RubyFrontier Documentation

The Autoglossary

The autoglossary is the mechanism by which pages in your Web site can refer easily to one another via links. The key to this mechanism is a file, #autoglossary.yaml, which RubyFrontier maintains at the top level of your source folder.

Links are not hard to make, and you could easily construct a relative link from one page to another manually. So what’s the point of the autoglossary mechanism? Well:

Executive Summary of the Autoglossary Mechanism

Every time you render (publish) a page object, RubyFrontier automatically adds information about that page object into the #autoglossary.yaml file. It keys that information twice: under the simple name of the page object (the filename without the extension) and under the title of the page object if there is one (probably, the value of the page object’s #title scalar directive).

Then, later, when you want to form a link from one page in your site to another page in your site, you create an <a> tag just as you would expect, but you do not hard-code a relative URL into its href attribute. Instead, for the <a> tag’s href attribute, you use the target page’s key in the #autoglossary.yaml file. As I just said, that can be either the simple name of the target source page file or the title of the target page. RubyFrontier then looks up that key in the #autoglossary.yaml file, calculates the relative URL, and substitutes it for your href value, as the page is rendered.

How Stuff Gets Into the Autoglossary

The autoglossary is maintained for you. You should never have to tweak it or edit it in any way. There are two ways in which the autoglossary gets built.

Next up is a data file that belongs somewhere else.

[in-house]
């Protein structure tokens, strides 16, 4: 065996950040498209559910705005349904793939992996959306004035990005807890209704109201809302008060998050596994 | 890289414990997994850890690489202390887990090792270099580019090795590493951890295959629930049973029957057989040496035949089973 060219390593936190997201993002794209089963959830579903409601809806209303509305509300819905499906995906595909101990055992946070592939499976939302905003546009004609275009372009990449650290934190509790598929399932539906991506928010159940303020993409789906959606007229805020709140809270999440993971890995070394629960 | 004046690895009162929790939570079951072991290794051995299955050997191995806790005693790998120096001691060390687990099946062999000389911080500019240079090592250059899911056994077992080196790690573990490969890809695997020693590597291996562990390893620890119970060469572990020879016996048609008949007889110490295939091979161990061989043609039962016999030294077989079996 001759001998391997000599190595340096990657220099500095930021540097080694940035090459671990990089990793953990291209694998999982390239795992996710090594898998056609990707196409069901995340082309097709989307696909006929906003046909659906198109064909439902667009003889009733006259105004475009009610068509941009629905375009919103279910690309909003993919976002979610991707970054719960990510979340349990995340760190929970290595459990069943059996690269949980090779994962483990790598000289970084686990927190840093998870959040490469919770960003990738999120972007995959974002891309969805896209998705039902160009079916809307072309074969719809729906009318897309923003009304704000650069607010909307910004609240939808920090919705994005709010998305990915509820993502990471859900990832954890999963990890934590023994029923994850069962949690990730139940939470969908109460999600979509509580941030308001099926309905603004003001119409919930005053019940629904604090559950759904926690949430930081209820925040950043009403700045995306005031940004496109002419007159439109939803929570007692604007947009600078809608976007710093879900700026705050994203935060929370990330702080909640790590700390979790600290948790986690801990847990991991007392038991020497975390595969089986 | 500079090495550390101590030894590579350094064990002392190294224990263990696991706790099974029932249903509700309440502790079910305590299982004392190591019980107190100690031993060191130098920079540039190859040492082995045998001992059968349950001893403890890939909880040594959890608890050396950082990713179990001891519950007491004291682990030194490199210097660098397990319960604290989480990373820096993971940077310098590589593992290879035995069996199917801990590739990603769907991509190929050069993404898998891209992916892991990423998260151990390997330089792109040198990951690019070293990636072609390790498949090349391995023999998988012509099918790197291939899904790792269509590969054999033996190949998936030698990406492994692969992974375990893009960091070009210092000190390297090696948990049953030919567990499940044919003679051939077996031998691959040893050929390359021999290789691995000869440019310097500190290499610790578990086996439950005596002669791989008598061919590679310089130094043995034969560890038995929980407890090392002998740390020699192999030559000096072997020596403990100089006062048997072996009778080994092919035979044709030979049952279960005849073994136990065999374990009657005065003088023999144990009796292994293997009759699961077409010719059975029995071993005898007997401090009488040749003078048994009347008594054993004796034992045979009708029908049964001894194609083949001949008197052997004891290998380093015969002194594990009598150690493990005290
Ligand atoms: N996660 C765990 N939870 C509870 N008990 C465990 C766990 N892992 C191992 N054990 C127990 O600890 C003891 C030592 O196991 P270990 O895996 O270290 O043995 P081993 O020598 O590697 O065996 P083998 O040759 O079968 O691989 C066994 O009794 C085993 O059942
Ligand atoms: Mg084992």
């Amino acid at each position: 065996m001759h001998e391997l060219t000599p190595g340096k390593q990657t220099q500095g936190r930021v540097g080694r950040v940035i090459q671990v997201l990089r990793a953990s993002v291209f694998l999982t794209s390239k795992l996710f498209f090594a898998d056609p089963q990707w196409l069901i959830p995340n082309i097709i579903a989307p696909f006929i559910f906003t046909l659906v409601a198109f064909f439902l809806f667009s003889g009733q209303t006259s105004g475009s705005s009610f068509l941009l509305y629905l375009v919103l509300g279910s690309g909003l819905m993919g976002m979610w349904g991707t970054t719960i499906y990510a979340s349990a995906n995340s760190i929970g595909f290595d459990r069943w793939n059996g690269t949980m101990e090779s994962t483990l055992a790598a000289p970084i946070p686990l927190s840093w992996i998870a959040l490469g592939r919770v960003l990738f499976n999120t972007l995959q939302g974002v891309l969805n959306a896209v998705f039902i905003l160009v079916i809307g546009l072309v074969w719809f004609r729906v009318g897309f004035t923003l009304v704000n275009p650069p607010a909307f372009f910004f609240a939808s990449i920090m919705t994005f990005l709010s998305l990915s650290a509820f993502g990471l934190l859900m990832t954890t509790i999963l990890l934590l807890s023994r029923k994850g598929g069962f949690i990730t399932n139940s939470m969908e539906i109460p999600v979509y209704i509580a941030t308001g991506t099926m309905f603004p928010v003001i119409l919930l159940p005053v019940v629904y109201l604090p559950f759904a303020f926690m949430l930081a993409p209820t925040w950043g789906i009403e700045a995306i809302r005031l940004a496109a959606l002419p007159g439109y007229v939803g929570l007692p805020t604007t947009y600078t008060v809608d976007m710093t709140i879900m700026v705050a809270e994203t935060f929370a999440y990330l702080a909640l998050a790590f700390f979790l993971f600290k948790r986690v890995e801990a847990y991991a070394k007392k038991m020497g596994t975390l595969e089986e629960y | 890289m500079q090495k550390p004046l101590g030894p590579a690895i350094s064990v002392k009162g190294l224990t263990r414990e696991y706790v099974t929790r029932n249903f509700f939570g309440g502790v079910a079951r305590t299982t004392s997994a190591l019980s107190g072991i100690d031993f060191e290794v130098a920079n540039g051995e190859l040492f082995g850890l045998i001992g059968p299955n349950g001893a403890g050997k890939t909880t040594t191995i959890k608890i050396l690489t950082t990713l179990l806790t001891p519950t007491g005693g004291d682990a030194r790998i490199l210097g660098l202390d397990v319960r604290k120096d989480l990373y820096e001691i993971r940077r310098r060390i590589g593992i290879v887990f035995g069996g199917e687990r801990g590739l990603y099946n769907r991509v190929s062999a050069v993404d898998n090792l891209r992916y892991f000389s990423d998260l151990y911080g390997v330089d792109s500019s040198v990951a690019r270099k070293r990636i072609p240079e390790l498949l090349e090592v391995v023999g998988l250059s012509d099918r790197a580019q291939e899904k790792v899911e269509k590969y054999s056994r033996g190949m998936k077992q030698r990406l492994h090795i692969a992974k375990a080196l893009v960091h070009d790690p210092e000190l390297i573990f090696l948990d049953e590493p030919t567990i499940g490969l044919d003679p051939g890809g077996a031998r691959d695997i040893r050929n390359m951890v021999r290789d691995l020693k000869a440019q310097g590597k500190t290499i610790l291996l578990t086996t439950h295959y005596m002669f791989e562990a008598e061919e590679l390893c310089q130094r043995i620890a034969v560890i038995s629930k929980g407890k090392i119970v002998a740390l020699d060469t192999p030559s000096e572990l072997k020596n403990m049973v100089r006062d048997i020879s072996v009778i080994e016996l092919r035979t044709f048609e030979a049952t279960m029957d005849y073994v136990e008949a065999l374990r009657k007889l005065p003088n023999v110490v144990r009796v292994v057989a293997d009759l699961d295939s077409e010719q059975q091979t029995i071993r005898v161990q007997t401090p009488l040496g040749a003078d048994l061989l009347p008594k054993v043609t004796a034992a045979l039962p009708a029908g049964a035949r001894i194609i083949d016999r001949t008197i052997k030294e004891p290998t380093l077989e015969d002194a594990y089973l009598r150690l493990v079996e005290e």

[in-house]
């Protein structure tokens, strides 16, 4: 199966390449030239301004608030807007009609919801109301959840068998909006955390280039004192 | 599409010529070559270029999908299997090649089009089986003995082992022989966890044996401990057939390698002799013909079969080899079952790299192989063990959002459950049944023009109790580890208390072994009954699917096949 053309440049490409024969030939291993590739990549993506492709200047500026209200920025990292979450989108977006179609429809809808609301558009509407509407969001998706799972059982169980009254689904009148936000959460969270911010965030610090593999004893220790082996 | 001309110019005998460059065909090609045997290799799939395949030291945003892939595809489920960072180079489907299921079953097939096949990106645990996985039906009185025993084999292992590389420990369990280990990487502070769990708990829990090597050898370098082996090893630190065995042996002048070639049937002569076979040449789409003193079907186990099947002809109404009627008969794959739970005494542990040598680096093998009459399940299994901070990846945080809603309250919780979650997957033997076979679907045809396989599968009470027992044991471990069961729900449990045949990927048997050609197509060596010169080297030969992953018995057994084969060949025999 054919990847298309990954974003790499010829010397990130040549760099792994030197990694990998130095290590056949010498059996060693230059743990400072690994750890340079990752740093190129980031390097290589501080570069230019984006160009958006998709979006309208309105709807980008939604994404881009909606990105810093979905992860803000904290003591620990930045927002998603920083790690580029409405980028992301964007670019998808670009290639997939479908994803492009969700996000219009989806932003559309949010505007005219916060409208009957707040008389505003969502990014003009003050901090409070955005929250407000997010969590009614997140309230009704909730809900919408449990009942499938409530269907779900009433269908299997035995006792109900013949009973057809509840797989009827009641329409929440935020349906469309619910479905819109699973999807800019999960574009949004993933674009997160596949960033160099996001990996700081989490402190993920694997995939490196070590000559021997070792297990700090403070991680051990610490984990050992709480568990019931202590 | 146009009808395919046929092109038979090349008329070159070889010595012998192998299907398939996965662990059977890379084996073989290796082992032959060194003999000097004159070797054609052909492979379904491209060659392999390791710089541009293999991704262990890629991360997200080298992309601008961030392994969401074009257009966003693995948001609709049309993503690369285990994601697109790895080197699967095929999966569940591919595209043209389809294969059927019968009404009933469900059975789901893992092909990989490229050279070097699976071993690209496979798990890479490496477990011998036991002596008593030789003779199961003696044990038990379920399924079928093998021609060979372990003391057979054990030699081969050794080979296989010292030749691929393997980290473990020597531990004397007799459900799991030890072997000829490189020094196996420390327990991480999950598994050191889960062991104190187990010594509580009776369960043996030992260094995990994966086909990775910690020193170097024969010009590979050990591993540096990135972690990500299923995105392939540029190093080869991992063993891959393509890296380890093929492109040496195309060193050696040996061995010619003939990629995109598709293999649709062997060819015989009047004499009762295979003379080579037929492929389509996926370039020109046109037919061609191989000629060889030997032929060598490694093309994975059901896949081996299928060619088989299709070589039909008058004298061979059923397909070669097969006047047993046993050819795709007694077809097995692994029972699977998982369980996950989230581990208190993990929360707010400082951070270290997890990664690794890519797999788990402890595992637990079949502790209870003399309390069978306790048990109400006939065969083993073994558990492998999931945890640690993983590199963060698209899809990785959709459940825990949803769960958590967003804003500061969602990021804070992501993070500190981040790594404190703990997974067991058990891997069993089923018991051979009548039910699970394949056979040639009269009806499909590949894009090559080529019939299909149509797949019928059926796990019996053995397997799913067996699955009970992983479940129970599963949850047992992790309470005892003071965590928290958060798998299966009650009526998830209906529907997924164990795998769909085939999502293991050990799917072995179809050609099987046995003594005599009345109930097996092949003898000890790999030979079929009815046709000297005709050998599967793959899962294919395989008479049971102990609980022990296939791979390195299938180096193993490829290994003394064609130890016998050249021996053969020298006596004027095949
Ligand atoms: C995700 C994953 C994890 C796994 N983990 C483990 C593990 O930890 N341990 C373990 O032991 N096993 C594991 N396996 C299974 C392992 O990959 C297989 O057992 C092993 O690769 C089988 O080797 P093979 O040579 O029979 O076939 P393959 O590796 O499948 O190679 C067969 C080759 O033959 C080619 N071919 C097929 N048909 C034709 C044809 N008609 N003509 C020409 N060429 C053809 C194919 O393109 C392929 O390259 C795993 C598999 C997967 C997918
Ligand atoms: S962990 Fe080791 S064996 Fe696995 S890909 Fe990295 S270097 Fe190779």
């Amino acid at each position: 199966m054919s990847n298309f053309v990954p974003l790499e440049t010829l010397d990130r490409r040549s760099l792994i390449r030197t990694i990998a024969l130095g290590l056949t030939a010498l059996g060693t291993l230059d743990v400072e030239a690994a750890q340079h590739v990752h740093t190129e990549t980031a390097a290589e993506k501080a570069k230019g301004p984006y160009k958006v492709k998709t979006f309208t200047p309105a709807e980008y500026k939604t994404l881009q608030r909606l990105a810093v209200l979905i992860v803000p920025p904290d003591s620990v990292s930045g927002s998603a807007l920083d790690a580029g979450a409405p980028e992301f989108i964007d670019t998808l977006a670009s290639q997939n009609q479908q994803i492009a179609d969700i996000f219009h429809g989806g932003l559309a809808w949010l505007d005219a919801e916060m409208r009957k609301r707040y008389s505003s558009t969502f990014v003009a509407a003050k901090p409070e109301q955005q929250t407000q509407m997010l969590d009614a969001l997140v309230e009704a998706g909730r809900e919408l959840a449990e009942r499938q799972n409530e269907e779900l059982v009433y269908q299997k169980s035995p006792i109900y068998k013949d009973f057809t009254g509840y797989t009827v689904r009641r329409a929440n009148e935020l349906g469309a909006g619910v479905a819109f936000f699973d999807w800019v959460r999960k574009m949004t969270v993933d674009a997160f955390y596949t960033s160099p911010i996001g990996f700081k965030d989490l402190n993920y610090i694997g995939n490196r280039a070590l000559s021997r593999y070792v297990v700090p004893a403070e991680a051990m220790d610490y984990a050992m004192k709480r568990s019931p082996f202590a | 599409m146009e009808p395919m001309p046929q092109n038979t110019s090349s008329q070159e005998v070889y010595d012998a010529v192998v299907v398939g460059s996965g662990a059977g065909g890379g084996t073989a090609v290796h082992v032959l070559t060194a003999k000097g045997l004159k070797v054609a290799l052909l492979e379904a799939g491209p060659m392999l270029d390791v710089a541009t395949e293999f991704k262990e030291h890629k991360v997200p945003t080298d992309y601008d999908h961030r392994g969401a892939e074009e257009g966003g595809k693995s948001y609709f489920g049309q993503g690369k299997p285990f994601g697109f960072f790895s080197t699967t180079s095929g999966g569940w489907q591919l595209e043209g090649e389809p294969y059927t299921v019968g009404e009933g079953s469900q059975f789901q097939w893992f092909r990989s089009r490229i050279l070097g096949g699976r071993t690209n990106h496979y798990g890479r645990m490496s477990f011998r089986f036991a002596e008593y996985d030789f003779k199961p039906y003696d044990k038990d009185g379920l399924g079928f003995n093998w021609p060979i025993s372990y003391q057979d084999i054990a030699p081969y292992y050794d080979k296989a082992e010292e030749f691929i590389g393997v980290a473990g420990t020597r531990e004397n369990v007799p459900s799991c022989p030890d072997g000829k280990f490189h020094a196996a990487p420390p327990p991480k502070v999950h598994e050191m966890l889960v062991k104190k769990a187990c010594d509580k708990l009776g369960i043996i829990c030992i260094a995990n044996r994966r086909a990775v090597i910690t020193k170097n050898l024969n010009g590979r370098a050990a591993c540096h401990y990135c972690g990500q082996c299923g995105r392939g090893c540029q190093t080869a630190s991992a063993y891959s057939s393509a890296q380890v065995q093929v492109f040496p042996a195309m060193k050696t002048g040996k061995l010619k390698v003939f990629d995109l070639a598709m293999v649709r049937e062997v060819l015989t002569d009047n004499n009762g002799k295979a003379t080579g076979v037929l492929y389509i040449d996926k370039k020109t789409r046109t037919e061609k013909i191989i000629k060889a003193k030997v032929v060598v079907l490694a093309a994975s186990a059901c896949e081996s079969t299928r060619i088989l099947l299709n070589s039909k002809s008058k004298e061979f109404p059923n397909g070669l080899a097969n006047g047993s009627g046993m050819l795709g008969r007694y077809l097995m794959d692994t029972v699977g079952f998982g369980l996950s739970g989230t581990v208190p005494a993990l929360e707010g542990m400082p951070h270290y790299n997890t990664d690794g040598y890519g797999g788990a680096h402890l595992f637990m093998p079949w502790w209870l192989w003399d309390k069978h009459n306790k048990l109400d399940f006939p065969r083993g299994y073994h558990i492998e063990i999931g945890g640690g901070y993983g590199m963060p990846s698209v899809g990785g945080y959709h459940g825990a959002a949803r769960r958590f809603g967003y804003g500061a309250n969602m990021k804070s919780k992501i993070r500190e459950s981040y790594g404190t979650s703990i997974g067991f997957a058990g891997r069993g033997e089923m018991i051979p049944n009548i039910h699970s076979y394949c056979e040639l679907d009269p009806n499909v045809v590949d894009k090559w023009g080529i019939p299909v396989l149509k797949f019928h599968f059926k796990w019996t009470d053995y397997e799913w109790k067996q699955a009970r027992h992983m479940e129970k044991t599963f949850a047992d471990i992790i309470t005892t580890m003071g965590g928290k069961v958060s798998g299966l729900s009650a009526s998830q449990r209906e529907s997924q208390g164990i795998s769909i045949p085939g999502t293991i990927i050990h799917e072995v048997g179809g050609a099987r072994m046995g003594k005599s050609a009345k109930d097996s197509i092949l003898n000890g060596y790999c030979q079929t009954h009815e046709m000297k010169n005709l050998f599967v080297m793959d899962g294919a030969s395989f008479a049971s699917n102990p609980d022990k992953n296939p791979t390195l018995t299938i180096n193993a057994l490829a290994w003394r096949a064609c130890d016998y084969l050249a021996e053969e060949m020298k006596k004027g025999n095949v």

The second way of getting info into the autoglossary is more important than you might think. For one thing, without it, the autoglossary can become “stale” (storing info about pages that no longer exist or whose title or filename you’ve changed). Also, it is the only way that information about non-renderables can get into the autoglossary. A non-renderable is, for example, a .pdf file included in your site. It’s part of your site, and when you say Publish Folder or Publish Site, non-renderables are simply copied from the source folder to the Web site folder. Clearly you might want to be able to link to a non-renderable (without a link, users of your site may never find the file). You can do so, via the autoglossary mechanism.

How Stuff Gets Out of the Autoglossary

To get RubyFrontier to consult the autoglossary for you, in a renderable page object, form a link where the href attribute is the title or simple name of a page object file:

    <a href="otherpage">Click me!</a>

In that example, RubyFrontier looks up otherpage in the autoglossary and, if it finds it, it works out the relative URL from the page being rendered to that other page, and substitutes the resulting relative URL as the value of the href attribute.

How you form the link is up to you. You can form it manually, or during macro processing, or through Markdown syntax:

    [Click me!](otherpage)

The only requirement is that it be transformed into a normal HTML link before the moment during the rendering process when RubyFrontier deals with autoglossary links.

If your link contains any other attributes, RubyFrontier will leave them alone. But it is essential that the href attribute be the first attribute. So, for example, this will work:

    <a href="otherpage" class="someclass">Click me!</a>

In that example, otherpage will be looked up in the autoglossary and the proper relative URL substituted for it in the href attribute, and the class attribute will remain present as part of the <a> tag.

If your link includes an anchor, the anchor will remain. So, for example, this will work:

    <a href="otherpage#someanchor">Click me!</a>

In that example, otherpage will be looked up in the autoglossary and the proper relative URL substituted for it in the href attribute, with #someanchor appended to it.